Monday, October 21, 2019

Writing Expository Nonfiction that Sings, Part 6

Since the beginning of the school year, each Monday, I’ve been posting  about the importance of understanding the key elements of finely-crafted expository nonfiction and helping students identify those features as they read and include them as they write.

For the first few weeks, I focused on the pre-writing process. Then, last week, I turned my attention to text characteristics and discussed text format. You can scroll down to read those posts.

Today, I’m going to look at an element of nonfiction writing that may be new to you—text scaffolding, a term that I first heard in a lecture by uber-talented children’s book editor Alyssa Pusey.

As you probably know, when a teacher utilizes instructional scaffolding, she gives students the support they need to gradually learn a new skill or concept. In the same way, an author can provide support to help readers understand a complex idea.

Because children have limited prior knowledge and may have trouble thinking abstractly, nonfiction books often include clusters of sentences that slowly build an explanation. Authors start by meeting readers where they are. Then they craft a series of connected sentences that act like building blocks to guide student thinking as they gradually develop an understanding of the concept.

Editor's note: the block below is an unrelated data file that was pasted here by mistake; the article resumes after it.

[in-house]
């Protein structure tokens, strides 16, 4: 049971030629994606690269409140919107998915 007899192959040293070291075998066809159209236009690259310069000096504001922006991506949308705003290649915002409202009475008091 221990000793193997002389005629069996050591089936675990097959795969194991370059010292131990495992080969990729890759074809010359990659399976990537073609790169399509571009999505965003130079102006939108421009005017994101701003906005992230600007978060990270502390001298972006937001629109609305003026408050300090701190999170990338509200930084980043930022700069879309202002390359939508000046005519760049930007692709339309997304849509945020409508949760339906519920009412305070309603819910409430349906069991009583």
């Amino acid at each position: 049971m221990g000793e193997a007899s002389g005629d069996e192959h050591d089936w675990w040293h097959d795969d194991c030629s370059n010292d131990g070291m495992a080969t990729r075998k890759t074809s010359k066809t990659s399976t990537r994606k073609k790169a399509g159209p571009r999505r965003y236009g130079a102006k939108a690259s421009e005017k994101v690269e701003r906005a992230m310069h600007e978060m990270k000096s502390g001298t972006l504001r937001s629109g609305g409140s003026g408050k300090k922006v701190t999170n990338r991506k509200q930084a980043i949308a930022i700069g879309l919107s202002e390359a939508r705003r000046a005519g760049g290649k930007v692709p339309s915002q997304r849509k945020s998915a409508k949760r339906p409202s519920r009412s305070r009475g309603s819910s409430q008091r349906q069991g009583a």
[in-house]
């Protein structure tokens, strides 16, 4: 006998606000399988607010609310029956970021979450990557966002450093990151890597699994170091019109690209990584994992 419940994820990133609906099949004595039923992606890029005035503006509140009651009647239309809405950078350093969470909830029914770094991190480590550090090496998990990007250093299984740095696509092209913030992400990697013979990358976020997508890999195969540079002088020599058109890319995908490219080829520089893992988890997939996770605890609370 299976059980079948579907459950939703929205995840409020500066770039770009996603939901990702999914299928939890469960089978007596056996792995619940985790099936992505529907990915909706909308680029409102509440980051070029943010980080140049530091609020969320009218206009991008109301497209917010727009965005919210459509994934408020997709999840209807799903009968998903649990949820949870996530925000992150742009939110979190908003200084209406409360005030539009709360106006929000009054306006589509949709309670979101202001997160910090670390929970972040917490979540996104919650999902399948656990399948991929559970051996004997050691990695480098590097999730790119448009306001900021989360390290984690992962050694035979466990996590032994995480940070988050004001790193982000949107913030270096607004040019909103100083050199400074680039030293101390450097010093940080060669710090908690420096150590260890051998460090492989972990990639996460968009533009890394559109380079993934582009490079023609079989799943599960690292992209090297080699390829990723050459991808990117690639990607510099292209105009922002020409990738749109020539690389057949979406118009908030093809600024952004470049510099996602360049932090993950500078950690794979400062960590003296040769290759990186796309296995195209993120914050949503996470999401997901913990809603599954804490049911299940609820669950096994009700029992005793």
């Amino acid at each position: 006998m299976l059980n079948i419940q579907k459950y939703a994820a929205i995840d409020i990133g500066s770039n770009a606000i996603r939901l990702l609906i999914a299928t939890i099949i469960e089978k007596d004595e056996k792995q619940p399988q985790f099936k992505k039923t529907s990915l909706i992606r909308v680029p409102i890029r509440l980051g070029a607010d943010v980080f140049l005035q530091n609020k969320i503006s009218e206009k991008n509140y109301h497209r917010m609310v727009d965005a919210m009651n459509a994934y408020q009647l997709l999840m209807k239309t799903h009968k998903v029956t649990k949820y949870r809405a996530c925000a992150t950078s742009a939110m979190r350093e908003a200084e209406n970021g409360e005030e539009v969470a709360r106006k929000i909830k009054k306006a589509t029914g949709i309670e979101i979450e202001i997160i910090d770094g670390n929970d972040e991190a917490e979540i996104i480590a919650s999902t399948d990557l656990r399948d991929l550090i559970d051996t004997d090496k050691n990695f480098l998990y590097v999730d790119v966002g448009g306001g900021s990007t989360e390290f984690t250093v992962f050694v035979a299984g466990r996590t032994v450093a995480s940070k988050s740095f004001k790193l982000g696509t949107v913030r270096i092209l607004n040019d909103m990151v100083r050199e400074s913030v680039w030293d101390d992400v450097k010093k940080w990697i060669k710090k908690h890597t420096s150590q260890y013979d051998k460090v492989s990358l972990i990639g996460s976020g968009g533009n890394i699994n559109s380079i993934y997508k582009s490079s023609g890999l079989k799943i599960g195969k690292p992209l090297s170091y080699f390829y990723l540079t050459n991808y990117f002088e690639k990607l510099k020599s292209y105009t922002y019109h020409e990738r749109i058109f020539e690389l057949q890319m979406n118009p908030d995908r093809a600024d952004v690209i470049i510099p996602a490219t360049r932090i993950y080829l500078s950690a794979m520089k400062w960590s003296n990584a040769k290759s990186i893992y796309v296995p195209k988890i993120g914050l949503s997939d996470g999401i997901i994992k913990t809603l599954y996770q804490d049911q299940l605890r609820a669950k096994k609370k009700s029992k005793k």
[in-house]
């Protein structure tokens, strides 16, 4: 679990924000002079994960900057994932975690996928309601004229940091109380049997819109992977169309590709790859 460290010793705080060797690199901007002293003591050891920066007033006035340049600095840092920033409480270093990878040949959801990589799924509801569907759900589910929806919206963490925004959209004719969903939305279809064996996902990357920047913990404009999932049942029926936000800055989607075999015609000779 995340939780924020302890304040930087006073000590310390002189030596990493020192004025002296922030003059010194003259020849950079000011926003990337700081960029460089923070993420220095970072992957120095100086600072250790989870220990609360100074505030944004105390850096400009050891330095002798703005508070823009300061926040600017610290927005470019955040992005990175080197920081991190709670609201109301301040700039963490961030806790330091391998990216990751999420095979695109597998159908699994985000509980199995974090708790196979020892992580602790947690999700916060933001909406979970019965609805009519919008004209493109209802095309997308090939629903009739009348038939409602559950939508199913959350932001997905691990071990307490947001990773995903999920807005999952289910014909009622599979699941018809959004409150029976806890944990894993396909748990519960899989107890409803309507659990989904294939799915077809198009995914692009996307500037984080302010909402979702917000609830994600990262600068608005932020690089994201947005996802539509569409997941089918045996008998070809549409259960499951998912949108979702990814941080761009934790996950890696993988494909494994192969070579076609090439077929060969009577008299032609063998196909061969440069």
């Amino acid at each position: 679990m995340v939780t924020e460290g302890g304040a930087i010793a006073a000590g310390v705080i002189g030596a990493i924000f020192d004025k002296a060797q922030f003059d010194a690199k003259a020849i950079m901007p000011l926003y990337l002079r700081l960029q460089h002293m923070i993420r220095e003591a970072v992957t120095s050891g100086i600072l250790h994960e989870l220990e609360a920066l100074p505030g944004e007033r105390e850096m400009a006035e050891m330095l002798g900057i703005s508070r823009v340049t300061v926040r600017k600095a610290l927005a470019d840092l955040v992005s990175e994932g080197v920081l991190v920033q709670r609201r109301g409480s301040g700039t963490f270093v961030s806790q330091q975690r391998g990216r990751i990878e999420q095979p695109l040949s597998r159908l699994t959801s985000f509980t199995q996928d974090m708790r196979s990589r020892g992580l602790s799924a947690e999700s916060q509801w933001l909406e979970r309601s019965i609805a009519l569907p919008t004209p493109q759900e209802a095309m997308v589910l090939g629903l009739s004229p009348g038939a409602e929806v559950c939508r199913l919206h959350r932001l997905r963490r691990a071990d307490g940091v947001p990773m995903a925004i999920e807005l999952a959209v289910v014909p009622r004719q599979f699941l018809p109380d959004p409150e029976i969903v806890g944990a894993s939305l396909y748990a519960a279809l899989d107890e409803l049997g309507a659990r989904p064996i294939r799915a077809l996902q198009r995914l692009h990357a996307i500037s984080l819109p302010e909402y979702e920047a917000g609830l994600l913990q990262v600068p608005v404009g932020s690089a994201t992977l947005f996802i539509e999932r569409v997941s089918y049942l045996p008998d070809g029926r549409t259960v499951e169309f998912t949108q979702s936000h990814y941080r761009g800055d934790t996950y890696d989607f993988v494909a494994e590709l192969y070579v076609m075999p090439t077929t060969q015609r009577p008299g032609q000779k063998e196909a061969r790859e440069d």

Here’s the example Alyssa shared with me:
On page 7 of Super Gear: Nanotechnology and Sports Team Up, author Jennifer Swanson “deftly employs text scaffolding to explain why nanomaterials have a large surface area.

—She begins by clearly defining the term surface area, in case it’s new to her readers.


—Next, she uses an everyday example (a potato being cut into french fries) to show how surface area increases as an item (the potato) is cut into smaller and smaller pieces.


—She then forges a connection between this example and nanoparticles, which are like billions and billions of itty-bitty potato pieces.


—Finally, she describes how these billions of pieces give the nanomaterial a much greater surface area than that of a regular substance.”


Because Swanson’s precisely worded sentences build one upon another, step by step, readers feel supported as they move from one idea to the next, and ultimately, gain a clear and accurate understanding of the complex information.

To help students understand how text scaffolding works, use a document camera to display page 7 of Super Gear: Nanotechnology and Sports Team Up on the your classroom interactive whiteboard and show students the steps Jennifer Swanson uses to help readers build an understanding of why nanomaterials have a large surface area.

Next, divide the class into small groups and pass out copies of either expository or narrative nonfiction titles that deal with complex topics. Two of my recent favorites are Hedy Lamarr’s Double Life: Hollywood Legend and Brilliant Inventor by Laurie Wallmark and Mario and the Hole in the Sky: How a Chemist Saved Our Planet by Liz Rusch. 

Encourage each team to read their book together and mark examples of text scaffolding with a sticky note. They should also make a quick note about the concept being explained. When the groups seem ready, invite the teams to share their findings with one another.

1 comment:

  1. I read both Jen Swanson's SUPER GEAR and Laurie Wallmark's HEDY LAMARR'S DOUBLE LIFE. I am impressed with the scaffolding in these works, and definitely will apply this strategy to my future nonfiction books.

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